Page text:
Ask The Expert is a weekly column on Littlestomaks.com. The idea is to have a reader-submitted question answered by a nutrition expert or a pediatrician. Feel free to submit your question in the comments section below.
We often hear about overweight and obesity in children, but underweight, or slow weight gain can also be a cause for concern. This week, Registered Dietitian Amy Braglia-Tarpey discusses the importance of including healthy fats in your child’s diet to manage the challenge of underweight.
|Amy Braglia-Tarpey, MS RD
Question: I have a very underweight toddler. What are the best ways to add calories to food? I am often told to add cream, olive oil, or butter, but that just doesn’t seem healthy.
Many parents are concerned about the quantities and amounts of fats their children are consuming. Fear of fat has been instilled in us due to recommendations by the American Heart Association to reduce total fat, saturated fat, and cholesterol in our diets. However, this advice is meant for adults, and is currently under scrutiny as research provides new information about the roles of different fats in our health. Children require more fat in their diets than adults to support growth. Moreover, the type of fat is more important than the overall quantity in most cases. In pediatric underweight, adding calories for growth is extremely important. Because fat provides more calories per gram than carbohydrate or protein, adding more to the diet is the most efficient strategy to promote weight gain.
In humans, fats are essential for building the membranes of cells. In childhood, a balance of saturated, polyunsaturated, and monounsaturated fats is necessary to give new cells structure. Without any one of these components, cell membranes can become too rigid or weak. Therefore, some quantity of each of these types of fats should be provided by the child’s diet.
While it is true that the majority of calorie additions should come from monounsaturated and polyunsaturated fats, saturated fats in moderate quantities can add calories as well as palatability. Monounsaturated fats are found primarily in plant oils, although meat fats contain some as well. Olive and canola oils, avocado, and almond butter are good sources of monounsaturated fat. Most polyunsaturated fats come from plant oils as well, and appear in the largest quantities in vegetable oils such as soybean oil. Another type of polyunsaturated fat, Omega-3 fatty acids, are abundant in fish and marine oils, as well as flaxseed and walnuts. Saturated fats in the diet come mostly from meats and dairy, although smaller amounts are present in vegetable oils.
Adding calories to aid in weight gain can be quite challenging. Some calorie-dense foods are not well-tolerated by children, and some are rejected due to individual tastes. If there is an underlying disease or condition that is preventing weight gain, it may be difficult to find calorie additions that adhere to the restrictions of the child’s diet. Here are some suggestions for healthful calorie additions:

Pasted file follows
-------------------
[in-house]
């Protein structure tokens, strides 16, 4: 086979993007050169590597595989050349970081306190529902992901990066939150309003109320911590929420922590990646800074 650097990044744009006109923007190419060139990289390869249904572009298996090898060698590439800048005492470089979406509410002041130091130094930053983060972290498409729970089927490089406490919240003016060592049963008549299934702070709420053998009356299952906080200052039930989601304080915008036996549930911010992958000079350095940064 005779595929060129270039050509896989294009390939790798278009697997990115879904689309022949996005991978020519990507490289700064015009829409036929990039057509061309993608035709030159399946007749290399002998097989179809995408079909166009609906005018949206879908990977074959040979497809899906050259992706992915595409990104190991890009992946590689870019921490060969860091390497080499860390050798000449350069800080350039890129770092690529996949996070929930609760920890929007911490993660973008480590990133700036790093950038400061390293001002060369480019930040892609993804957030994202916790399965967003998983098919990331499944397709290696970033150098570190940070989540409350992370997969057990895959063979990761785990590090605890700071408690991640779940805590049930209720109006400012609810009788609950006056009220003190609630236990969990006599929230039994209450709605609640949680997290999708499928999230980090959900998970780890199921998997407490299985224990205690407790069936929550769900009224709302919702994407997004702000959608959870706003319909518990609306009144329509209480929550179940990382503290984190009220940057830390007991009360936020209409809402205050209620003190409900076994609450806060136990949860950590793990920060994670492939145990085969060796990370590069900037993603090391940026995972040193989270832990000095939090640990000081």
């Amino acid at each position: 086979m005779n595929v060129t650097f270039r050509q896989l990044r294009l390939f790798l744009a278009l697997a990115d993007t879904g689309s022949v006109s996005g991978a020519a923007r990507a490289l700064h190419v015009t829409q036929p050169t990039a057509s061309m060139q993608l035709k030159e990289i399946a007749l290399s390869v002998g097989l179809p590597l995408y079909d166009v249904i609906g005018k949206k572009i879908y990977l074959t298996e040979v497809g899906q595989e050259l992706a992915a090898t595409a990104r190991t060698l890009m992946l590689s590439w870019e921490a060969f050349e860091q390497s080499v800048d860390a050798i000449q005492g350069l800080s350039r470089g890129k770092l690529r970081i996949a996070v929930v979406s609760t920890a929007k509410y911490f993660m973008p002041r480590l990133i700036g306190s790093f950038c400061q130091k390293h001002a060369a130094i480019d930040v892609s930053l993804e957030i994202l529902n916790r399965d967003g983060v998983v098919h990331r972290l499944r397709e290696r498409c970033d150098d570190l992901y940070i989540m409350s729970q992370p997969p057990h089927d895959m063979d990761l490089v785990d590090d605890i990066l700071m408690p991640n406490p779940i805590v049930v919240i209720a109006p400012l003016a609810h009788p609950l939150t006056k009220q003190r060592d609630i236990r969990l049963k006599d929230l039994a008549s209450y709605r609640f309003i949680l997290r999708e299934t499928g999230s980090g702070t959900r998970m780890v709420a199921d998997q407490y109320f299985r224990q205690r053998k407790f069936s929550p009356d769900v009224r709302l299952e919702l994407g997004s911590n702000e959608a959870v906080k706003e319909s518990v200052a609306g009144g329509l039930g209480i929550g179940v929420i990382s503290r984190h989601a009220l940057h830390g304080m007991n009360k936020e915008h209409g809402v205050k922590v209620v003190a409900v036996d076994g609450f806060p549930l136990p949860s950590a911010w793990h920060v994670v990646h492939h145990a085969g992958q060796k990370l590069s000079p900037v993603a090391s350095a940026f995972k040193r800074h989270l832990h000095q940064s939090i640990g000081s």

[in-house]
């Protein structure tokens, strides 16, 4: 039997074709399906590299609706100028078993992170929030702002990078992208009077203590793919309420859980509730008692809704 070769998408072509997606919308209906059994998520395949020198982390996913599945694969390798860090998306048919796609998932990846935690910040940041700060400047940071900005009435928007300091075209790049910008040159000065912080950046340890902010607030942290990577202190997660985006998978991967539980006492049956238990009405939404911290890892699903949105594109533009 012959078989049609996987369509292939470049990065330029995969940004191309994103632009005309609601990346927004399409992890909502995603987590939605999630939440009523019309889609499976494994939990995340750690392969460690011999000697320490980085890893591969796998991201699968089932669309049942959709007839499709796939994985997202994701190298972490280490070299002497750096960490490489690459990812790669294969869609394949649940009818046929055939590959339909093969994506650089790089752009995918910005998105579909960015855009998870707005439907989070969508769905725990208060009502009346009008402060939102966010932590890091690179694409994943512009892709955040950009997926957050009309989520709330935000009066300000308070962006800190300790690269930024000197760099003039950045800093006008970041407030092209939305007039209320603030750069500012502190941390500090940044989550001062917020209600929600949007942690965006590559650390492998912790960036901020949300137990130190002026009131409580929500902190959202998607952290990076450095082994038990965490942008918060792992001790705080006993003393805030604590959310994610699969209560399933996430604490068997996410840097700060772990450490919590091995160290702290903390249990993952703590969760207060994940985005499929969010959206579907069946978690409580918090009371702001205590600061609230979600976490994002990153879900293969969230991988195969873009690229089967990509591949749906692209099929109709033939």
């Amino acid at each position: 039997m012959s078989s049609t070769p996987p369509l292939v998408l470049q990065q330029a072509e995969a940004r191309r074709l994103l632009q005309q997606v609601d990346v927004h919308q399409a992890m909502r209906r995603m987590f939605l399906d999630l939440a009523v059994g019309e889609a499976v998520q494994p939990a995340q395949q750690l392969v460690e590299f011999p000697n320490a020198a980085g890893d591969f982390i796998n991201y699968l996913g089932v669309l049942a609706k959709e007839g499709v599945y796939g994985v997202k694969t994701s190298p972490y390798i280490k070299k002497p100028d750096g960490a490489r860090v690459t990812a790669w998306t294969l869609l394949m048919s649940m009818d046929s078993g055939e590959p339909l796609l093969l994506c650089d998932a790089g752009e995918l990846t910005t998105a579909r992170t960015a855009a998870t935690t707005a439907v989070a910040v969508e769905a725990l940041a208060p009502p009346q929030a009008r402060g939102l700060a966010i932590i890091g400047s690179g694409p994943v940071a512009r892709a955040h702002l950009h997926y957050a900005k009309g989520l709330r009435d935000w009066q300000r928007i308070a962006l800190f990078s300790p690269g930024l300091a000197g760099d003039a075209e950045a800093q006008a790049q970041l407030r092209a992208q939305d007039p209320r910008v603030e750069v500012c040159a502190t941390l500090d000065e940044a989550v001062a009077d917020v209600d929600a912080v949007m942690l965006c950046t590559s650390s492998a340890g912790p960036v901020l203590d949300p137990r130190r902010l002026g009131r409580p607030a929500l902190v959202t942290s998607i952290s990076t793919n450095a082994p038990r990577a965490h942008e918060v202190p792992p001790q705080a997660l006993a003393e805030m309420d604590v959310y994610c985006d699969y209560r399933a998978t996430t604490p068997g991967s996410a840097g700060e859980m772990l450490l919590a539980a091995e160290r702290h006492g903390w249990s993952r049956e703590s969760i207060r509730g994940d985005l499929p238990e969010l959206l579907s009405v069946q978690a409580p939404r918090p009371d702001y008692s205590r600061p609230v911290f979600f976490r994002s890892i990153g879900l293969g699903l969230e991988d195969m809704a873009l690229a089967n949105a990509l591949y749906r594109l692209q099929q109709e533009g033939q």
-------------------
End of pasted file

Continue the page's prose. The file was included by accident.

- Avocado– Add to sandwiches, wraps, and soups. Spread on toast as you would butter, or make guacamole as a dip for veggies, crackers, and bread.
- Almond or peanut butter– Add to hot cereals such as oatmeal. Use instead of butter when making cookies, spread on bread or crackers. Freshly ground flaxseeds can also be mixed into cereals.
- Stir extra olive oil or canola oil into soups. Canola oil has a neutral flavor and can be added to most cooked as well as baked goods.
- Drizzle olive oil over fish, chicken and pork. Add olive oil to pastas, sweet potatoes, and other side dishes. Make pesto, a calorie-dense blend of olive oil, nuts, and herbs (cheese optional).
- Cheese is a great source of protein, calcium, and phosphorus, as well as calories. Kids love it! Try string cheese for snacks, and stir cheese into casseroles and dips. Melt it over eggs and vegetables.
Choose the majority of calorie additions each day from the above groups. Cream may also be used, but with greater moderation. ¼ cup of heavy cream supplies 200 calories, with one third of its total fat provided by mono- and poly-unsaturated types. Use to add calories to cereals, soups, casseroles, and scrambled eggs.
What has worked for you? Share your experience in comments below.
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Disclaimer – Information provided in Ask The Expert column on Littlestomaks.com is intended to give you general guidance on a question related to toddler nutrition. It is not meant to be treated as medical advice. You are welcome to contact this expert for a detailed consultation on your specific situation to determine what actions, if any, you should take regarding nutrition and health of your toddlers. We do not recommend you to take any action based solely on the information presented in this column. Experts have agreed to provide their professional opinion on toddler nutrition related questions on a voluntary basis and no compensation is offered to them by Littlestomaks.com.